I work online because seeing people often feels like being chained to the floor in a humid Walmart checkout lane: unpleasant, but there’s probably a reason for me to be there. I work with my students remotely because they have crazy schedules and I live far from campus, and if I go into the sunlight my skin starts to dissolve. I love working with them online. I enjoy commenting on drafts then writing back and forth as we come to mutual conclusions about the best way to word things. I love that I can work from anywhere I want because I like to stay home with my cat, and sometimes commenting on drafts from a bar makes me feel like one of the “hip” teachers. Most of all, when working online there is rarely a reason to trap myself in the unjust confinement of pants.
But there are downsides too. The emails. Why has nobody taught a class on writing emails? Why isn’t there a mandatory seminar every person must attend before getting their first novelty Hotmail account? Why isn’t there a certificate of completion that I can check before ever allowing a student to contact me on this extremely simple line of communication? Why do I continuously have to ask myself “what the hell do they mean?”
At exactly 2:07 AM last night I received an email from a student who could not meet with me during the week. I told them to get their homework done and email me with any questions. That’s my standard response. A student could come to me with a knife in their back, and I’d tell them to get their work done and email me later. Depending on the size of the knife, I might even give an extension. This student’s homework was due at 11:59 PM on Friday night and the email I received from her came 2 hours and 8 minutes after that deadline. There was no subject–first mistake. There was nothing written in the body–second. The only thing included was an attachment of her draft which was supposed to have been posted online 2 hours and 8 minutes before.
It may seem like an innocuous thing, an annoyingly vague email. Let me put it into different terms. Imagine you are the manager of a small company–maybe your company builds things, maybe it sells paper; it doesn’t matter. Now, imagine you’ve given your little team a task: “Employees,” you say “we need more money.” It’s a task they’re used to because it’s their job. Now imagine one of your employees calls you and tells you they’re terribly ill. The plague has made a resurgence or they’ve been bitten by a zombified roommate or they’ve grown a tail–again, it doesn’t really matter what their excuse was. You, the benevolent capitalist overlord that you are, tell them to take care of themselves and work from home. You do not hear from this employee again until several days have gone by. It is the wee hours of the night after a long workday in which every other employee dutifully turned in their sacks of money to the company vault because that’s how all business work, right? It’s late into the night, and your phone buzzes to life. You think it might be an email responding to the ad you put out for a mercenary to “take care” of the wasps in your yard. Maybe it’s a text from someone you love. It’s not. It’s an email from the sick employee. There’s nothing in the subject, which is how you usually tell if it’s worth reading this thing immediately. There’s nothing written in the body, which is usually where people actually say what’s going on. There is almost no writing of any kind, but there is an attachment: a single out-of-focus picture of a dollar bill. Below that, the employee has signed off “sincerely Jeff.” You spend the next three hours crying.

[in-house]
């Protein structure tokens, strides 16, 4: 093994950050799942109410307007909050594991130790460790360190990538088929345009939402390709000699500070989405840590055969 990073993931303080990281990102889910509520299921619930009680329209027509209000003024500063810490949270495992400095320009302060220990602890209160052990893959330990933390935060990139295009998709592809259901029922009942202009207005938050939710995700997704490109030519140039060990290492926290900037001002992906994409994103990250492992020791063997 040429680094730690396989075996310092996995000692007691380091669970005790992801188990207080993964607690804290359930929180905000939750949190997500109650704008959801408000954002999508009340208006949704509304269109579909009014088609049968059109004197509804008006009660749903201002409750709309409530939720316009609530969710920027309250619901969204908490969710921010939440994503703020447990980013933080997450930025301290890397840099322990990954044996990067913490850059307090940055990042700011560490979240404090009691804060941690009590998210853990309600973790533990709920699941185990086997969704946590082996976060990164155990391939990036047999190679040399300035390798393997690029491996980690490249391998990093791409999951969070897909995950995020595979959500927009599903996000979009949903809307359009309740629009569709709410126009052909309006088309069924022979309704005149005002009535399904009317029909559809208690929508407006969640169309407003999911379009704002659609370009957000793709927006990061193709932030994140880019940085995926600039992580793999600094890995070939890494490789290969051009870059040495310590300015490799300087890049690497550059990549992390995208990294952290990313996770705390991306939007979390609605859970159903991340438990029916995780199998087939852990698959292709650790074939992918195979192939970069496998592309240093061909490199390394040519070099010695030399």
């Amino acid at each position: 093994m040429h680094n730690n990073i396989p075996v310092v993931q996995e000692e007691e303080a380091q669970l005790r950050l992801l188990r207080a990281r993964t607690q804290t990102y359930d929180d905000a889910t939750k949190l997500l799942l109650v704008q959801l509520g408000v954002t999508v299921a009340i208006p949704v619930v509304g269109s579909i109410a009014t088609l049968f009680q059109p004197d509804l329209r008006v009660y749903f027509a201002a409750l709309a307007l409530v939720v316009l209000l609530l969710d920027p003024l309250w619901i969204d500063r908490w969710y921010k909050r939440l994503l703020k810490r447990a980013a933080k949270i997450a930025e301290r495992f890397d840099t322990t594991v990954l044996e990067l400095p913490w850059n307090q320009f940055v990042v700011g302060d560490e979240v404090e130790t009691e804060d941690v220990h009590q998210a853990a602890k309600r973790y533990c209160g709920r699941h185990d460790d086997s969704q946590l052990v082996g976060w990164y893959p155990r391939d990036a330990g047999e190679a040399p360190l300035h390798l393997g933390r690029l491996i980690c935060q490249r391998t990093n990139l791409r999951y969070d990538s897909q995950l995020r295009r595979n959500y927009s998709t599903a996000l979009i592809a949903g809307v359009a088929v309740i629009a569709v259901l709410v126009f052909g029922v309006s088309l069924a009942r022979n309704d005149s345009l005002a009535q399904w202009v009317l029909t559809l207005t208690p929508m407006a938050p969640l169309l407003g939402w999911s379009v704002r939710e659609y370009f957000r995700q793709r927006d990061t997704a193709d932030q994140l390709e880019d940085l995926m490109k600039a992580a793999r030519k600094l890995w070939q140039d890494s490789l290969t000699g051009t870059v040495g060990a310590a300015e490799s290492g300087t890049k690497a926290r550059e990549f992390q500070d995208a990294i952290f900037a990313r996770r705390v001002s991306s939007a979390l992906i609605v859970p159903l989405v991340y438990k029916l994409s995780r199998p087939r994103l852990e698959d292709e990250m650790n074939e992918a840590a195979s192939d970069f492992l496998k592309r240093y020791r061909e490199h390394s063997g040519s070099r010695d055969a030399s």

I do not know what this student wants. My cat can attest to just how infuriating this kind of thing is because I chase her around the house with my arms out yelling “Love me, Mo!” every time one of these students digitally forces my hairline to recede. I don’t know what this kid wants. I’m going to keep a tally of every time I say that, and once it reaches 5,000, I’ll throw my phone into the garbage disposal, ditch my computer in the woods, and fly to Bermuda to live on the beach never to bathe in the blue light of the internet again.